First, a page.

Obama 35 Percent More Likeable Than Clinton. Does it Matter?

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A new FOX News poll [pdf] asks poll respondents if they find the two leading Democratic candidates for president “likeable.” The results: Hillary Clinton is considered likeable by 56% of respondents, Barack Obama by a whopping 76%. Even 68% of self-identified Republicans like BHO.

So my question is this — is the huge difference in how people perceive them a product of personality differences or the fact that Clinton has been dragged through the mud of several prominent campaigns? To put it another way, will Obama’s numbers drop after some extended time in the national spotlight?

For what it’s worth, respondents were much more likely to label Clinton a “strong leader” than Obama, but they were more likely to label Obama “honest and trustworthy” than Clinton.

DOES IT FEEL LIKE POLITICS IS AT A BREAKING POINT?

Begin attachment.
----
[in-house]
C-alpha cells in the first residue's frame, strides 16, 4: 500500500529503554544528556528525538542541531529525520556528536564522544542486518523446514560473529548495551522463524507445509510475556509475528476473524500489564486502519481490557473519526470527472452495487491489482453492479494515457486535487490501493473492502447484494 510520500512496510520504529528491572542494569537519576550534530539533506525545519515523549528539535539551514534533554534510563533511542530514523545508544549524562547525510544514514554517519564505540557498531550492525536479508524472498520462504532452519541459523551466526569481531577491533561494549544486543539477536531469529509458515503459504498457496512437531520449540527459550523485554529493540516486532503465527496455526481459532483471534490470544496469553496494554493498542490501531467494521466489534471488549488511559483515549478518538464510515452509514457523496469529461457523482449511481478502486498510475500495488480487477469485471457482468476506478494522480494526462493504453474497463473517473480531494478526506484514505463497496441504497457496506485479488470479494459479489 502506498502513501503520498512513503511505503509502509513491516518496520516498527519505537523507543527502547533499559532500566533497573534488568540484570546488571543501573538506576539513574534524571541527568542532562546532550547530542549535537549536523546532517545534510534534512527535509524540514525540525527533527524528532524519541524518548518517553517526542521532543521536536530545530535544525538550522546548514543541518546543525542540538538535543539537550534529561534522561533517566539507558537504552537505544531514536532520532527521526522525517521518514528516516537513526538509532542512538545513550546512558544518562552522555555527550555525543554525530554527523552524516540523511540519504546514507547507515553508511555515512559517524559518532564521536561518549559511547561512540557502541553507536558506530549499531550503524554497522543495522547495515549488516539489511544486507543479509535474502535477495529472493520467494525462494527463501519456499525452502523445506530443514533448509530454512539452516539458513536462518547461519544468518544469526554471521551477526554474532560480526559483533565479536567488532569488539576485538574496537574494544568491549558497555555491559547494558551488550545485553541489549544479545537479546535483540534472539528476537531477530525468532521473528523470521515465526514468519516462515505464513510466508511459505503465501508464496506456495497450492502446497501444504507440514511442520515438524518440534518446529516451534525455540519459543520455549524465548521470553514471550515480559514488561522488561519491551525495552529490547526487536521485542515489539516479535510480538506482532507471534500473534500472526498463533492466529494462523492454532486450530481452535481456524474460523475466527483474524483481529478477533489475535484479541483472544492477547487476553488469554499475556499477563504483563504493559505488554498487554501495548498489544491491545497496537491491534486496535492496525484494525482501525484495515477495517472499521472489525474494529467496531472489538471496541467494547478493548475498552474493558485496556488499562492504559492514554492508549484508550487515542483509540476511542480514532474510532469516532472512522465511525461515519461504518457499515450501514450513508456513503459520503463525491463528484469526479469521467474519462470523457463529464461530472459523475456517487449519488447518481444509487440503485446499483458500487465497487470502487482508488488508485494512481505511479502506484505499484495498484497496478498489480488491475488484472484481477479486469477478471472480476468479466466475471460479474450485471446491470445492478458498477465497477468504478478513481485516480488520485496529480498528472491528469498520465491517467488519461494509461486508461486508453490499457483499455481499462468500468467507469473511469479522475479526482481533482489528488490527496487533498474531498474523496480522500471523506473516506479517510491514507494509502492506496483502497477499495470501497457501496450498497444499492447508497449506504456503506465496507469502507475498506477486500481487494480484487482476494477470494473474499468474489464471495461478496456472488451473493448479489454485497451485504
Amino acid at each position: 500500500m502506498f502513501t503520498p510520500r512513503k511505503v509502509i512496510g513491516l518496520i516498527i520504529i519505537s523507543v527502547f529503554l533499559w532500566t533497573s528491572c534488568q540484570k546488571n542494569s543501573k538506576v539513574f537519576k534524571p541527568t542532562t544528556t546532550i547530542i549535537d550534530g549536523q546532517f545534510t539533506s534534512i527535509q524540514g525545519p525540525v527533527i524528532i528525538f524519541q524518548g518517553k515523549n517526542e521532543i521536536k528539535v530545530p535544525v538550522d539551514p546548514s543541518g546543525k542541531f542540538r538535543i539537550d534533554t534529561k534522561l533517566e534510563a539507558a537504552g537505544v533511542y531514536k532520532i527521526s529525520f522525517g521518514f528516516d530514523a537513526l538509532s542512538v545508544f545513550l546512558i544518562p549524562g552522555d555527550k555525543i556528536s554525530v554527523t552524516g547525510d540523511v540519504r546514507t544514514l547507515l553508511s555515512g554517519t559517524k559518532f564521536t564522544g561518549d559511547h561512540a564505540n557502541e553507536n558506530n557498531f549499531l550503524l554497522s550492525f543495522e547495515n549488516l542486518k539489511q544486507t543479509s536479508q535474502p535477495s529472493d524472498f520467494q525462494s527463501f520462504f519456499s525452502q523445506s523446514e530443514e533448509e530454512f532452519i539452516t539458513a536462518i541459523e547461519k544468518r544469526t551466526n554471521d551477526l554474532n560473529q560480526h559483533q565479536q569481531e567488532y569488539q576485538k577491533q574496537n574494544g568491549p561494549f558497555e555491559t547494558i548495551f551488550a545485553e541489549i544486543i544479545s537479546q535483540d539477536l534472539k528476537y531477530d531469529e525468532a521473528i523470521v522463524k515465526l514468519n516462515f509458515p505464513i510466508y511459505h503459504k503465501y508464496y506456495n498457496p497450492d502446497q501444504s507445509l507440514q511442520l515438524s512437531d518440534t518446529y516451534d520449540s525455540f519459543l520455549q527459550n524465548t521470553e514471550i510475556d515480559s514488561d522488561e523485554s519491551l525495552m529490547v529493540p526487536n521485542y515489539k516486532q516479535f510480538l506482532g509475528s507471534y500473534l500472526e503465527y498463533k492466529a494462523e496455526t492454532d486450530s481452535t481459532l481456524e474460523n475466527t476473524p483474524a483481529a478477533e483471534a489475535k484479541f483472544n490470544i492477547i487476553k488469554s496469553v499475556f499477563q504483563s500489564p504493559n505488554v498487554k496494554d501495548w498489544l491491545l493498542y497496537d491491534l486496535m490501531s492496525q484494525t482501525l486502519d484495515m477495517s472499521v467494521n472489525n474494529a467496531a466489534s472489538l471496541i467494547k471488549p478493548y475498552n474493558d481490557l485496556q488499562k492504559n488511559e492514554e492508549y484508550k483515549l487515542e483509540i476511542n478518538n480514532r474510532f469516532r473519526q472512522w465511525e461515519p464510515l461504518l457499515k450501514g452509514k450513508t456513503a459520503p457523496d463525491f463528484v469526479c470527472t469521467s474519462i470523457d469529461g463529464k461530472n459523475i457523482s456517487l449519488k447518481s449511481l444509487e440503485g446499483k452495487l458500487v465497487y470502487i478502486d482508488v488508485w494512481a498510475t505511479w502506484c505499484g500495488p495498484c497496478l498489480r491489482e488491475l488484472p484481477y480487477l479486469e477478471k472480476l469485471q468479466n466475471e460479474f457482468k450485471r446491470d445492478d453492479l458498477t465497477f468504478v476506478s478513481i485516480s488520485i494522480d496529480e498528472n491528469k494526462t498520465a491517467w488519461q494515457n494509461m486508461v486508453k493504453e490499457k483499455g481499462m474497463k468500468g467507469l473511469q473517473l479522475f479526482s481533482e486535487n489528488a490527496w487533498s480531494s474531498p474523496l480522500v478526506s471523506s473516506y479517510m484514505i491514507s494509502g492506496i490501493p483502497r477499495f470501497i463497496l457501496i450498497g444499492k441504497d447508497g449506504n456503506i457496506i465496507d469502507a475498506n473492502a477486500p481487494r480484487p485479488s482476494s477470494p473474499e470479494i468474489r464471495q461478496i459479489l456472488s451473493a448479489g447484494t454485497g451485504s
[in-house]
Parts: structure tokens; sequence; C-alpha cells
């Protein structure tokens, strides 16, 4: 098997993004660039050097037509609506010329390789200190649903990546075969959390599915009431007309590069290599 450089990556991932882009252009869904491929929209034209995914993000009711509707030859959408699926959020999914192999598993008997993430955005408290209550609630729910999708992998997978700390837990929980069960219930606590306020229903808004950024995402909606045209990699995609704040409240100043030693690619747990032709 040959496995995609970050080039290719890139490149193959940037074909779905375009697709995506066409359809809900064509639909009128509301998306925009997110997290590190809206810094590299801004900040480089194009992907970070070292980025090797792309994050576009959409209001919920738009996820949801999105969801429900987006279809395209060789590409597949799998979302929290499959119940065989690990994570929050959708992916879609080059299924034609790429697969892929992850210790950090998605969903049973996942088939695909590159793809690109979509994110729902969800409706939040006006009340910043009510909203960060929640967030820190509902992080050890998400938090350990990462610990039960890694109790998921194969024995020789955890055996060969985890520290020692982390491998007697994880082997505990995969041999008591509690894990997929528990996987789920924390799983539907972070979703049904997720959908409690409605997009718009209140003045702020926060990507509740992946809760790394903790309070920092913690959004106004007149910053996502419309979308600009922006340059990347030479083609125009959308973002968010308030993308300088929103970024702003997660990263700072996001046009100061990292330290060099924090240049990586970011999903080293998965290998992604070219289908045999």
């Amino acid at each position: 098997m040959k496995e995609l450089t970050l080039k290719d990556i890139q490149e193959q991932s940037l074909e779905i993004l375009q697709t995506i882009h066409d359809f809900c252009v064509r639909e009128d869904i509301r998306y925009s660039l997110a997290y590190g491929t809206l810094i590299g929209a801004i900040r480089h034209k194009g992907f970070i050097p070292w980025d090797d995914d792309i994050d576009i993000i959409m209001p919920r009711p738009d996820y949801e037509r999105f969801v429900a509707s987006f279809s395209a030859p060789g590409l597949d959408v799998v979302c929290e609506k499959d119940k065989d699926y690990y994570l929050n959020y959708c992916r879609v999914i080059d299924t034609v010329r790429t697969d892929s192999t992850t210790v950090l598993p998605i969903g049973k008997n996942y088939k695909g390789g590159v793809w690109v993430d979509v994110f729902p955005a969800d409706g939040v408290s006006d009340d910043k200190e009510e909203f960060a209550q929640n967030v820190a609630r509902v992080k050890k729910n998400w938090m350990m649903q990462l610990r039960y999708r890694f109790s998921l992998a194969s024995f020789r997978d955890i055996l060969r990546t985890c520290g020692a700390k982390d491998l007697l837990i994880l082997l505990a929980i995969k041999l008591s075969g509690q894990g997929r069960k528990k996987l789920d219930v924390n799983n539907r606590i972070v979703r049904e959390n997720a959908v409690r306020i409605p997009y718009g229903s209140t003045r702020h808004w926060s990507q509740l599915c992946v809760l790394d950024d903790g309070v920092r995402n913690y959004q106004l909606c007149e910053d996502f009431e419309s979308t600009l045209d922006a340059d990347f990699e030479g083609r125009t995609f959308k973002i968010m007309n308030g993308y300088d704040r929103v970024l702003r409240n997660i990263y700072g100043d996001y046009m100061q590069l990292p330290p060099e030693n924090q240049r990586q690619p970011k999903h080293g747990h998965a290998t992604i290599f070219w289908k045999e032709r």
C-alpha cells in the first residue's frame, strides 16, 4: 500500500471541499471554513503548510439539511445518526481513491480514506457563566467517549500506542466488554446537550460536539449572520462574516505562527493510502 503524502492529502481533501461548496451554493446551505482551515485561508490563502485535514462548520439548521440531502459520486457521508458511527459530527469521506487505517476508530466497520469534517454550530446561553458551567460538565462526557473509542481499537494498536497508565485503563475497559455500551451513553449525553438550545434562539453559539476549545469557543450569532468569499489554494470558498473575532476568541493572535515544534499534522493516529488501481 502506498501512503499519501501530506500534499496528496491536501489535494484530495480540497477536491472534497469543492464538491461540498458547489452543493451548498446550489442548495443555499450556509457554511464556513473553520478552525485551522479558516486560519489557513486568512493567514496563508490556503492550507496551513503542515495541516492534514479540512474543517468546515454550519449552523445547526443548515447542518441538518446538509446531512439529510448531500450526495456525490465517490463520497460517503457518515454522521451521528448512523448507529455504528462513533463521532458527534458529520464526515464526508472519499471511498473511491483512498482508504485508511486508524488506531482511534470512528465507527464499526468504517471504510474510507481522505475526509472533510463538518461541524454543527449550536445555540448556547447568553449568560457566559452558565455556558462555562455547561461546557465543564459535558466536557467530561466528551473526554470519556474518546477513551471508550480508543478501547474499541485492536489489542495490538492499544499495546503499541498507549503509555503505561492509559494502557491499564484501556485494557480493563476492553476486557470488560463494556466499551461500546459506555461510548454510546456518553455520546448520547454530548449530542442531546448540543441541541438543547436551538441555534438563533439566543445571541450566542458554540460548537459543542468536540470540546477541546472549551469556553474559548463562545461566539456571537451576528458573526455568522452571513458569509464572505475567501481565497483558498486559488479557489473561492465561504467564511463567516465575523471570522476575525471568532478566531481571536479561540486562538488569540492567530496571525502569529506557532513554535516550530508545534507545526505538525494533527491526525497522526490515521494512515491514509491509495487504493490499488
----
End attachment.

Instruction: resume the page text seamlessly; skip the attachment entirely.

Headshot of Editor in Chief of Mother Jones, Clara Jeffery

It sure feels that way to me, and here at Mother Jones, we’ve been thinking a lot about what journalism needs to do differently, and how we can have the biggest impact.

We kept coming back to one word: corruption. Democracy and the rule of law being undermined by those with wealth and power for their own gain. So we're launching an ambitious Mother Jones Corruption Project to do deep, time-intensive reporting on systemic corruption, and asking the MoJo community to help crowdfund it.

We aim to hire, build a team, and give them the time and space needed to understand how we got here and how we might get out. We want to dig into the forces and decisions that have allowed massive conflicts of interest, influence peddling, and win-at-all-costs politics to flourish.

It's unlike anything we've done, and we have seed funding to get started, but we're looking to raise $500,000 from readers by July when we'll be making key budgeting decisions—and the more resources we have by then, the deeper we can dig. If our plan sounds good to you, please help kickstart it with a tax-deductible donation today.

Thanks for reading—whether or not you can pitch in today, or ever, I'm glad you're with us.

Signed by Clara Jeffery

Clara Jeffery, Editor-in-Chief

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